Our study indicates that close to a quarter (24.9%) of survivors exhibited a possible case of anxiety which is slightly higher than those reported by Nanyonga et al. [31] and Mohamed et al. [44] in Kenema, Eastern Sierra Leone. Although studies from East Africa [45,46,47] and in Guinea [28], Nigeria [48] Liberia [49] and within Sierra Leone [30, 50,51,52] using quantitative and qualitative research designs have reported that psychological harm is common among Ebola survivors, it has failed to assess anxiety among Ebola survivors specifically, and this makes comparison among studies to be difficult. For instance, a study by Ji et al. in Sierra Leone, anxiety was part of positive symptom distress index (PSDI) that was used to evaluate psychological distress among Ebola survivors, medical personnel and logistics workers [51]. In reporting, only the PSDI score was reported, and it was higher among Ebola survivors compared to non-survivors [51].

With regards to depression, our study indicates that close to half (47.2%) of Ebola survivors interviewed show possible case of depression. Our result is slightly above a similar study conducted in Liberia among 82 survivors, 6 months following their discharge from ETC [53] It is also higher than the prevalence reported among survivors in eastern Sierra Leone (35%) that were assessed 4 months post-ETC discharge [31].. In addition, a cohort study in Guinea among survivors most of which were assessed 8 months post-ETC discharge, reported a lower prevalence of depressive symptoms (15%) although three, thirteen and eleven of the 33 survivors who were assessed by a psychiatrist show mild, moderate and severe depression respectively [54]. Self-perceived depression was reported in 1% of survivors in another Guinean study [27]. The variation observed between our finding with that of other findings from other studies may be due to differences in the post ETC discharge time when Ebola survivors were assessed. It may also be due to the use of different evaluation tools to assess depression as well as the varied sociocultural dynamics and coping mechanisms employed by survivors in each of the study areas.

Post-traumatic stress disorder is a mental disorder that is common among individuals that have experienced severe trauma such a war, sexual violence or deadly infectious disease outbreak such as EVD. Our study reports that close to a quarter (21%) of EVD survivors interviewed, showed a possible case of PTSD. A similar prevalence of post-traumatic stress reactions three-four weeks post-ETC discharge which is predictive of PTSD was reported in a study by Hugo and colleagues in Kailahun-Eastern Sierra Leone [30]. The reason for such similarity in our findings may be due to coincidence. Future nationwide studies should explore whether our findings hold true in other parts of Sierra Leone and other Ebola-affected countries. Compared to other infectious disease outbreaks, in our study, our PTSD prevalence is slightly lower than that reported on SARS survivors in Hong Kong [34]..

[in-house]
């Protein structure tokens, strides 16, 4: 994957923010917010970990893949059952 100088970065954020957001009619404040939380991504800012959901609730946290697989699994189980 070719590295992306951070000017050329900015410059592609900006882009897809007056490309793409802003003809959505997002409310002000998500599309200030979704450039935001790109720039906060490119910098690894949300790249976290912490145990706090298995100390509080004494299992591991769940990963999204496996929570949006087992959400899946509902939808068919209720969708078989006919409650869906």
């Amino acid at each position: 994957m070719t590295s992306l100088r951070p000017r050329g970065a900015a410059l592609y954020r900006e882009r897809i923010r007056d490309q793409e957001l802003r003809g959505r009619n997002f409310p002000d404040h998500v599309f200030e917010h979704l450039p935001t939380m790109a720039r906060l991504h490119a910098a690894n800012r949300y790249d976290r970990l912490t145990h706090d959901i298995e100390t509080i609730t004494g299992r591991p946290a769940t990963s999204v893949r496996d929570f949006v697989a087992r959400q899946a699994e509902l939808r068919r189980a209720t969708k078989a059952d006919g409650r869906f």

Our study revealed that symptoms of anxiety and depression were more common among survivors above the age of 30 years and whose rate of exercise has decreased after surviving Ebola. Low physical activity was found to be associated with anxiety and depression among chronic disease patients in Myanmar and Vietnam [22]. Physical activity should be part of mental health promotion interventions given that increase physical activity and low sedentary behaviour are known to improve depressive [21, 55] and anxiety [56] symptoms in survivors of other chronic disease conditions. In addition to physical exercise, evidence-based mental health interventions such as Behavioural Activation (BA) need to be explored as part of mental health care interventions given that BA- as part of the Youth Readiness Intervention (YRI) - has been proven to be effective in the treatment of symptoms of common mental disorders such as depression among war-affected youths in Sierra Leone. Although further research into our reported associations is needed, our findings suggest that being old and decreased physical activity, which might be due to the widely reported musculoskeletal complications among EVD survivors [7] may be specific risk factors for anxiety and depression among Ebola survivors and may warrant early and focused support services. Even though studies have reported a positive correlation between increased alcohol intake and high rates of anxiety and depression [23,24,25], results from our regression analyses did not find alcohol intake as a statistically significant predictor of anxiety, depression and PTSD among Ebola survivors. Differences in sample population, socio-economic and cultural context as well as in the use of study instruments may help explain why there were no significant associations between alcohol intake and anxiety, depression as well as PTSD. Further large-scale studies are required to ascertain whether a positive association between alcohol intake and anxiety, depression as well as PTSD.